16 Matching Annotations
  1. Jun 2022
  2. Jan 2022
  3. Feb 2021
  4. Oct 2017
    1. p. 77 Description of Rochdale in 1967 (i.e. before the tower went up)

      At the moment there are some 30 full-time members of the college, who come from all over North America and range from Ph.D.'s to high school dropouts. They are much younger than a cross-section of the university, but somewhat older than a cross-section of undergraduates. There are another 50-200 part-time participants, mostly students or teachers at degree-granting institutions in Toronto. We occupy six rented houses this year; next fall we'll move into an 18-storey building which is under construction at the corner of Huron and Bloor. It will house 850 residents, who will own and operate the building cooperatively; it will also become a focal point for the college's external members. It is up to each member to determine the extent, form, and content of his participation in the college's educational life--including, in a number of cases, none at all.

    2. p. 75 Two interesting points about mismatch between university and students:

      (1) Many of the students who are being processed have little inclination or capacity for the rigours of a liberal education. Fine. But I object to the game of pretending that they would be able to achieve liberal goals within the system we offer, if only they tried harder. That is simply not true, and it does bad things to their psyches to encourage them to believe it. It would be far more honest, and I should think more fruitful, to accept most university education as having different aims from the liberal. Once drop that pretence, in both rhetoric and practice, and you could begin meeting the great bulk of students where they actually are.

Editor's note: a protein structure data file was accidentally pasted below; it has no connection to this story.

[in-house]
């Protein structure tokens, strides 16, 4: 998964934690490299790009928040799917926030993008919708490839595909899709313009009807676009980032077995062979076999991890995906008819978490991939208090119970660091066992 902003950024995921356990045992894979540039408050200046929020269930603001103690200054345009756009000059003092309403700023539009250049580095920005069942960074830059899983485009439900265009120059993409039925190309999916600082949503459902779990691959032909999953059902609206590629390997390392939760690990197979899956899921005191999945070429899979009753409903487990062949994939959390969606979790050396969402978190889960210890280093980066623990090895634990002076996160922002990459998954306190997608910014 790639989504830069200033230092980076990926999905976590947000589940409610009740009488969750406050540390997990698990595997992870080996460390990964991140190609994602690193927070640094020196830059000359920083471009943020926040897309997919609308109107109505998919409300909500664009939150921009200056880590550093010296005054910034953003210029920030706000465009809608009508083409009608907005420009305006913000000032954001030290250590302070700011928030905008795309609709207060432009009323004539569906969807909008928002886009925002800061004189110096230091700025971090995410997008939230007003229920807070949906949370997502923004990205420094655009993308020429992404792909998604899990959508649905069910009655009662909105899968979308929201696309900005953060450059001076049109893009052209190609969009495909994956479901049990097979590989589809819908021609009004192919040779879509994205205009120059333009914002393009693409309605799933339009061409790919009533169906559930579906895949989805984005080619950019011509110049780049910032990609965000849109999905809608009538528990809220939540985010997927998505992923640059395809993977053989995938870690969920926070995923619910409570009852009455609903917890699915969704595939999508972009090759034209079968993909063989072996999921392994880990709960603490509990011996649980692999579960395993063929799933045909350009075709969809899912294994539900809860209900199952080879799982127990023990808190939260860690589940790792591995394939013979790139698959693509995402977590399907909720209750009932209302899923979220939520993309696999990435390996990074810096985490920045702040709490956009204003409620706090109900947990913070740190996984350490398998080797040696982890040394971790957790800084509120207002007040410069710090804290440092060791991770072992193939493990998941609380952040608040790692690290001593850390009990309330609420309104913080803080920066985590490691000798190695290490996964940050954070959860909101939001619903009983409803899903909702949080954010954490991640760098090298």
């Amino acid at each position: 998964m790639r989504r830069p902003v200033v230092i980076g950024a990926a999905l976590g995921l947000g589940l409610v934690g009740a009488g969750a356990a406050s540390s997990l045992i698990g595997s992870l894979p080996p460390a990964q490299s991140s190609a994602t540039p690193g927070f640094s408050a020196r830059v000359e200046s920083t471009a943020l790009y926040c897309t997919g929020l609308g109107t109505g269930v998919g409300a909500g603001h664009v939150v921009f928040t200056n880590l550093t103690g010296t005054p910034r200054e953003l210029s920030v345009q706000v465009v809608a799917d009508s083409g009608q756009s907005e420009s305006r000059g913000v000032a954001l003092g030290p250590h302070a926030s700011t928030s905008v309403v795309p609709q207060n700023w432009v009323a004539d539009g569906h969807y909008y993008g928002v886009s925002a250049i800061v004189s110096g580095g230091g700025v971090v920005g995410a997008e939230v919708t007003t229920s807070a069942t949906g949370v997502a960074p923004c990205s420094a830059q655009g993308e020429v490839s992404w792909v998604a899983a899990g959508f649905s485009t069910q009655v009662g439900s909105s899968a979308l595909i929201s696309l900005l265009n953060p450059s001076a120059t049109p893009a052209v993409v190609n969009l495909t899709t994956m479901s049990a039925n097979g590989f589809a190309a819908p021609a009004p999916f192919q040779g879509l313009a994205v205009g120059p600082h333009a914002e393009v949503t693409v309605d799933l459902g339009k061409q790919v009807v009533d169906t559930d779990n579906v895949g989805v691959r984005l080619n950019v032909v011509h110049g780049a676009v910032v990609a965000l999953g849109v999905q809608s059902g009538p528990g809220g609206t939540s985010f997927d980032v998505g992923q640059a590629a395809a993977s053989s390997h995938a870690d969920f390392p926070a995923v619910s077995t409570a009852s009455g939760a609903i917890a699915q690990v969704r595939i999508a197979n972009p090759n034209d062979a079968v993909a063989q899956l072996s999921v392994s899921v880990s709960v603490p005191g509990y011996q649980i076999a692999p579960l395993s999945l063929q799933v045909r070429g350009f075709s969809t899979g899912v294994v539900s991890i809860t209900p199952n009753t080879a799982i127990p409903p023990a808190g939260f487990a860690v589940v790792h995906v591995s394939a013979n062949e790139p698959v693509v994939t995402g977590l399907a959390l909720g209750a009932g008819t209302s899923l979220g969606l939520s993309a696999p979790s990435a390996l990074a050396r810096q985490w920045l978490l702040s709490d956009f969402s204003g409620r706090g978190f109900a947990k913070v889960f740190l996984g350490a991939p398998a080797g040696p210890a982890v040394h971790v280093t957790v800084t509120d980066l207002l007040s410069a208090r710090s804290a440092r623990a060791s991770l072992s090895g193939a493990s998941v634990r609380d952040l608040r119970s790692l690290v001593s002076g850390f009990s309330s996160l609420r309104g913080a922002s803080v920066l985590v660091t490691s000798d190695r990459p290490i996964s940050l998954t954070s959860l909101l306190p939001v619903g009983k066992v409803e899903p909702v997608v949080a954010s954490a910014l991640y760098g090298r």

(2) Some students at least would be capable of an education far superior to the one the system enforces. They are being positively harmed by their university education, since they have to meet its demands before their liberal (and usually private) pursuit begins. (And before you ask, "Why can't the two coincide?" ask a good student how much of the university's instruction moves him toward the first-hand apprehension of his discipline's coherence and beauty.)

    3. p.74 Summarises the place of the university/multiversity

      (1) The multiversity is a place where great thought and great research are often possible.

      (2) The multiversity is a place from which great contributions can often be made to society.

      (3) The multiversity is a place in which the claims of institutional continuity and efficiency come to head-on collision with its educational aims; the latter are normally wiped off the map.

      (4) The multiversity is a place in which the education of the vast majority ranges from the mediocre to the pernicious. This fact creates new educational norms, which become positive deterrents to the education of any who wish to go beyond the majority. It is for these students -- the bright ones, the original or independent ones, the ones who care deeply --that the university is such bad news. It is in the crazy position of obstructing their education.